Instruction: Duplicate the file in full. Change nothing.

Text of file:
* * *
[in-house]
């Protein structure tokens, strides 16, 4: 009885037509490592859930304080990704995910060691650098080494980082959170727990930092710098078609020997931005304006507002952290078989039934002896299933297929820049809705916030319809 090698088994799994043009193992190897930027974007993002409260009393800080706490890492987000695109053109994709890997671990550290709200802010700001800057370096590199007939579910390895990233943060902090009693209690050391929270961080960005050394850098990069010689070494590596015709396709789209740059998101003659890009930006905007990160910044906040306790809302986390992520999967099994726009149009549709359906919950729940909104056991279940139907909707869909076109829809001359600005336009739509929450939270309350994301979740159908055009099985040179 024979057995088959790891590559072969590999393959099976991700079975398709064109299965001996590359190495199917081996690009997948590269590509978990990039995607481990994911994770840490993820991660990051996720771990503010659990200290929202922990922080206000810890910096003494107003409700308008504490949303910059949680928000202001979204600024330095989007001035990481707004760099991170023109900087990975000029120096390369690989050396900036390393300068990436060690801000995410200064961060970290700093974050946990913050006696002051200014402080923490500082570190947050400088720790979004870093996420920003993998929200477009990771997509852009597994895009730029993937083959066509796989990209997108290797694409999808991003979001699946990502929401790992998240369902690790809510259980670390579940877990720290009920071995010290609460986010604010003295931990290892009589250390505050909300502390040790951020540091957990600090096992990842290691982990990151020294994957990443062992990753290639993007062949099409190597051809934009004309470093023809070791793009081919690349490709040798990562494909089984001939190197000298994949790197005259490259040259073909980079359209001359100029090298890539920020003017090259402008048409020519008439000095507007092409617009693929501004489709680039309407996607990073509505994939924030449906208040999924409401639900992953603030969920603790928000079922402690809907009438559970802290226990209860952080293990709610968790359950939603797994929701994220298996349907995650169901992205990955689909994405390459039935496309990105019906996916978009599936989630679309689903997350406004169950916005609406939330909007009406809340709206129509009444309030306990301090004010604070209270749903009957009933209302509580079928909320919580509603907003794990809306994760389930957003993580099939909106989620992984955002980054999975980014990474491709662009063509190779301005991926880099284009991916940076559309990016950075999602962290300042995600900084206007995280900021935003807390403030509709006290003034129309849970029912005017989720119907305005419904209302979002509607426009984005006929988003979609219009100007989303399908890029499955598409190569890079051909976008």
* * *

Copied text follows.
[in-house]
């Protein structure tokens, strides 16, 4: 009885037509490592859930304080990704995910060691650098080494980082959170727990930092710098078609020997931005304006507002952290078989039934002896299933297929820049809705916030319809 090698088994799994043009193992190897930027974007993002409260009393800080706490890492987000695109053109994709890997671990550290709200802010700001800057370096590199007939579910390895990233943060902090009693209690050391929270961080960005050394850098990069010689070494590596015709396709789209740059998101003659890009930006905007990160910044906040306790809302986390992520999967099994726009149009549709359906919950729940909104056991279940139907909707869909076109829809001359600005336009739509929450939270309350994301979740159908055009099985040179 024979057995088959790891590559072969590999393959099976991700079975398709064109299965001996590359190495199917081996690009997948590269590509978990990039995607481990994911994770840490993820991660990051996720771990503010659990200290929202922990922080206000810890910096003494107003409700308008504490949303910059949680928000202001979204600024330095989007001035990481707004760099991170023109900087990975000029120096390369690989050396900036390393300068990436060690801000995410200064961060970290700093974050946990913050006696002051200014402080923490500082570190947050400088720790979004870093996420920003993998929200477009990771997509852009597994895009730029993937083959066509796989990209997108290797694409999808991003979001699946990502929401790992998240369902690790809510259980670390579940877990720290009920071995010290609460986010604010003295931990290892009589250390505050909300502390040790951020540091957990600090096992990842290691982990990151020294994957990443062992990753290639993007062949099409190597051809934009004309470093023809070791793009081919690349490709040798990562494909089984001939190197000298994949790197005259490259040259073909980079359209001359100029090298890539920020003017090259402008048409020519008439000095507007092409617009693929501004489709680039309407996607990073509505994939924030449906208040999924409401639900992953603030969920603790928000079922402690809907009438559970802290226990209860952080293990709610968790359950939603797994929701994220298996349907995650169901992205990955689909994405390459039935496309990105019906996916978009599936989630679309689903997350406004169950916005609406939330909007009406809340709206129509009444309030306990301090004010604070209270749903009957009933209302509580079928909320919580509603907003794990809306994760389930957003993580099939909106989620992984955002980054999975980014990474491709662009063509190779301005991926880099284009991916940076559309990016950075999602962290300042995600900084206007995280900021935003807390403030509709006290003034129309849970029912005017989720119907305005419904209302979002509607426009984005006929988003979609219009100007989303399908890029499955598409190569890079051909976008």